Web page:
External electrical cardioversion is a low-risk and standard procedure that uses DC to restore normal sinus rhythm in patients with tachyarrhythmias. It was first stated in the 1960s[1] and is, until nowadays, widely performed to convert supraventricular and ventricular tachyarrhythmias into a normal sinus rhythm.[2] Anesthetic drugs are required most often for elective DC cardioversions; however, they may be necessary an emergency cardioversion if the arrhythmia is dangerously compromising the patient hemodynamic. It is a procedure used in the treatment of atrial fibrillation and flutter, alternatively or in addition to pharmacological therapy, with high conversion rate.[2],[3],[4],[5]

A rapid onset and offset of anesthetic action, quickly inducing analgesia and loss of consciousness, and also a short elimination half-time, is desirable for a DC cardioversion. Besides, it should cause the minimum cardiovascular and respiratory side effects, such as negative inotropic effect for heart failure patients, and should not cause vomiting and nausea or accumulate if additional doses are necessary.[1],[2],[6] In this sense, medications such as thiopentone, methohexital, diazepam, and inhaled anesthetic agents, such as isoflurane and sevoflurane, have already been used. However, none of these drugs could achieve all those qualities.[1],[3],[4] Currently, the most used agents are propofol, etomidate, and midazolam due to their favorable pharmacokinetics and adverse effect profile. In hospitals in the United Kingdom, 90% of DC cardioversions are performed with propofol, followed by etomidate in 7%.[3]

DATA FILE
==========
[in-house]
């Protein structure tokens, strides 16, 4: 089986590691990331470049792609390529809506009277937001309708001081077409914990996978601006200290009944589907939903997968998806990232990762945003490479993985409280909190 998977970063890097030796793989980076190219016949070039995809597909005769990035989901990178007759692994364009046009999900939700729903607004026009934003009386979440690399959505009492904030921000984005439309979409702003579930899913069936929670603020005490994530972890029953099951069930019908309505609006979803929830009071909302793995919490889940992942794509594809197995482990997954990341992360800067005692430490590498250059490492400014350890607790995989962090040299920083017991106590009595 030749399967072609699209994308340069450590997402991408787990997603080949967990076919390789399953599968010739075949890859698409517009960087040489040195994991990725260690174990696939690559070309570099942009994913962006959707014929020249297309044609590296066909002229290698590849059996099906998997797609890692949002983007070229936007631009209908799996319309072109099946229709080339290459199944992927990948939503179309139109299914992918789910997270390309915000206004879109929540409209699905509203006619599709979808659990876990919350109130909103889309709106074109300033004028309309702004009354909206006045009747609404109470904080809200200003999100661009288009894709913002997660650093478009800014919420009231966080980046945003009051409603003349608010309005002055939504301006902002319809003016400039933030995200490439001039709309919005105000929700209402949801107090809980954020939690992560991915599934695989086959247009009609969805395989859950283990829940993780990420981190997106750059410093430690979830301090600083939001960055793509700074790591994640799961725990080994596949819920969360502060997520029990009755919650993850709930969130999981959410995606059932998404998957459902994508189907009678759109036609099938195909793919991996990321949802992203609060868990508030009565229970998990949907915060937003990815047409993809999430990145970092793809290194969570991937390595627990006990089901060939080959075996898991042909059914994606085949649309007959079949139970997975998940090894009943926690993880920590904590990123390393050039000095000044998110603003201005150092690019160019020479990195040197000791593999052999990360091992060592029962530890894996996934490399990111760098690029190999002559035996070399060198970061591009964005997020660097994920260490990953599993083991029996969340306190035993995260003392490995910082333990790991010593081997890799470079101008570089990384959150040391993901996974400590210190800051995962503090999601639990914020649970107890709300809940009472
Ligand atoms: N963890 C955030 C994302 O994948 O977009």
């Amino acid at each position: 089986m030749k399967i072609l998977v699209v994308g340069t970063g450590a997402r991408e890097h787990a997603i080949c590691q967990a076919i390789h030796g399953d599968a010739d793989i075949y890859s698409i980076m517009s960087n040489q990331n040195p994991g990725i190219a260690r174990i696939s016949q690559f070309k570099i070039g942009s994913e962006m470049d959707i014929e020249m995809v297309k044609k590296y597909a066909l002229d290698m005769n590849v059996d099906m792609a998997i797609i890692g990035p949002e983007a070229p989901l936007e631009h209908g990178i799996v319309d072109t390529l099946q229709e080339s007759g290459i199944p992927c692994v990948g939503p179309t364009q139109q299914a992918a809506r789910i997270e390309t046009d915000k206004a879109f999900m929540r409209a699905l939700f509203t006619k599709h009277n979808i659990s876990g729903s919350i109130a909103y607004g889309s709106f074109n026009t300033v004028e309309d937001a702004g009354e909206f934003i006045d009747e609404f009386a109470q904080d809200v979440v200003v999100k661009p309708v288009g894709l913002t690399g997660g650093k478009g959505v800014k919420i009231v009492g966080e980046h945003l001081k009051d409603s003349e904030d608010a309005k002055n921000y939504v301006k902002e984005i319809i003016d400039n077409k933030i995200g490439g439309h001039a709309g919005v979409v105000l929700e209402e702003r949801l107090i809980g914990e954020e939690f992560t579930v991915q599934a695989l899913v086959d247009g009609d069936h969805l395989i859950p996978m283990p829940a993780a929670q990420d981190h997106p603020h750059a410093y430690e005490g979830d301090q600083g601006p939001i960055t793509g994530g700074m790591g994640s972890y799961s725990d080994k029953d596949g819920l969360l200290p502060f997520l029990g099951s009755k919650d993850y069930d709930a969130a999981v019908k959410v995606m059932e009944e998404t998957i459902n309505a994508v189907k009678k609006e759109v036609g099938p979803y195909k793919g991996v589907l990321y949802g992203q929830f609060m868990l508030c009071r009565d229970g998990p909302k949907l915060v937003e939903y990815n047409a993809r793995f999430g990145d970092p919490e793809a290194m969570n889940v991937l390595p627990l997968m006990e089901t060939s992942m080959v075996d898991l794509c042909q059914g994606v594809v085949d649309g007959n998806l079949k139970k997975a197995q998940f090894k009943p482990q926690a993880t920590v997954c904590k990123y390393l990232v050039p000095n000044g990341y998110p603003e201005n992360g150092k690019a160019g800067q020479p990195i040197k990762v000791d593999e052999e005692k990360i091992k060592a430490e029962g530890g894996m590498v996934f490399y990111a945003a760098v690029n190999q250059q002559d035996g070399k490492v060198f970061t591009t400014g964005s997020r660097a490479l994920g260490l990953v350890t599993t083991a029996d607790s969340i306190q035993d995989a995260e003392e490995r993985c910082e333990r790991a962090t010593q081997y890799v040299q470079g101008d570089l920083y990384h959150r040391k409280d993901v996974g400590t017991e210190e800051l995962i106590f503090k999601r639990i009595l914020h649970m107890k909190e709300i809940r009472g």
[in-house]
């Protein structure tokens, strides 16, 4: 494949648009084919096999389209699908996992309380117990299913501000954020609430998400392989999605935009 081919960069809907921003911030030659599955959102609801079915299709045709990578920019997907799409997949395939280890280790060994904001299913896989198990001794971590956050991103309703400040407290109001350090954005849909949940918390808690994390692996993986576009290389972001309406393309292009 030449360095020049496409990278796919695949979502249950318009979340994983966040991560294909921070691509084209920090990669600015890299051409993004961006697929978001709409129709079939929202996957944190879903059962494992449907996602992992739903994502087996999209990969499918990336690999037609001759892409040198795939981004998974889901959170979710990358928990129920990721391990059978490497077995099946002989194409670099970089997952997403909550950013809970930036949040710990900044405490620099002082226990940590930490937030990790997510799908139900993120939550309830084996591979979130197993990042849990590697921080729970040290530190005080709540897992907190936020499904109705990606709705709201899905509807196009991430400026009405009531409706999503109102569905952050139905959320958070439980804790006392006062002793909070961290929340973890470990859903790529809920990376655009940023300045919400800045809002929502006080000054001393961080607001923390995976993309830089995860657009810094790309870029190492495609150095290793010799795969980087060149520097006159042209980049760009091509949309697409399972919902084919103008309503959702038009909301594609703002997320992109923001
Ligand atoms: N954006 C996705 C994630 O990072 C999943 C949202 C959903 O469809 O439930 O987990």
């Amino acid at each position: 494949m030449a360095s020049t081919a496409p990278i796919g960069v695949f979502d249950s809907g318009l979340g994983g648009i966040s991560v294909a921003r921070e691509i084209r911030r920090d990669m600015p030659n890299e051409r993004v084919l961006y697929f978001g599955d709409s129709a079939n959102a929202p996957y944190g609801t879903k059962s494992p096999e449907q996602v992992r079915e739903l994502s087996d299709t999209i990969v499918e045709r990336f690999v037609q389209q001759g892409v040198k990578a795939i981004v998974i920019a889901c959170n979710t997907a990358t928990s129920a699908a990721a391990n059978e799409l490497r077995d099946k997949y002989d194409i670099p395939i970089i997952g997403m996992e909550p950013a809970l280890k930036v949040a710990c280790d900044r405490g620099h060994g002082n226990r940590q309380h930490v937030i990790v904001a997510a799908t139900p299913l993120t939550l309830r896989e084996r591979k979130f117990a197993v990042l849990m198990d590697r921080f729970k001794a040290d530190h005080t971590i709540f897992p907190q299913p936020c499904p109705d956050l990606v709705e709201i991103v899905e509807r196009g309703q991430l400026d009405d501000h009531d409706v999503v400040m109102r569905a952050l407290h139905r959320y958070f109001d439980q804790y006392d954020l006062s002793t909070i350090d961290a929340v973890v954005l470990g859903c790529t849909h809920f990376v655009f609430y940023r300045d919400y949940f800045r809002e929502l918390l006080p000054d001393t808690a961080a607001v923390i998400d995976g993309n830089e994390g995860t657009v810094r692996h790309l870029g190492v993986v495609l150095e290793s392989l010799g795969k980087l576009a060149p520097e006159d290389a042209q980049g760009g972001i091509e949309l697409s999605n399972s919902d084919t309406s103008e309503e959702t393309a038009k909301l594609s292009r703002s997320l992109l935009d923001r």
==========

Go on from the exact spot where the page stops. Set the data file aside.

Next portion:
Propofol Pharmacokinetics Top

Propofol is an alkylphenol that derives from 2,6-diisopropylphenol. It is administrated in emulsion that appears as a whitish opaque liquid due to the light dispersion caused by the very small droplets of fat. Propofol has the concentration of 1% or 2%, depending on the country.[7],[8] This substance can sedate by doing a positive modulation on the inhibitory function of GABAA receptors.[7]

Its favorable pharmacokinetics is the main reason why it is, in many countries, the most common intravenous nonopioid anesthetic drug used for induction of anesthesia.[8] It is rapidly distributed and the duration of action ranges from 3 to 8 min, an interesting profile for procedures that require short-term general anesthesia like DC cardioversion. Propofol is mainly metabolized by the liver, but almost 30% of bolus dose is metabolized by extrahepatic metabolism, especially the lungs, giving it a high plasma clearance which is the reason for better recovery; after that, the metabolites have renal excretion, with a quick clinical recovery, despite its accumulation in the adipose tissue[7],[8] [Table 1].
Table 1: Pharmacokinetic profile of propofol

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Propofol causes vasodilatations in both venous and arterial circulations, leading to the most relevant reduction of systemic blood pressure among all intravenous anesthetics.[3] Another possible effect is a negative inotropic effect.[6]

The hypotensive effects are more likely to occur in elderly individuals with baseline structural heart disease. It can also lead to respiratory depression and apnea; likewise, it reduces the response to hypoxia and hypercapnia. However, by reducing upper airway reflexes, it gives a better intubation condition without the use of neuromuscular blocking agent.[7],[8],[10] It also has a desirable antiemetic activity.

   Propofol for Direct Current Cardioversion Top

Among randomized studies,[11],[12],[13],[14],[15],[16],[17],[18],[19],[20],[21],[22],[23],[24],[25],[26] the outcomes investigated are heterogeneous. Furthermore, the doses and also the professional leading the anesthesia were different in many cases, which could have influenced their results [Table 2].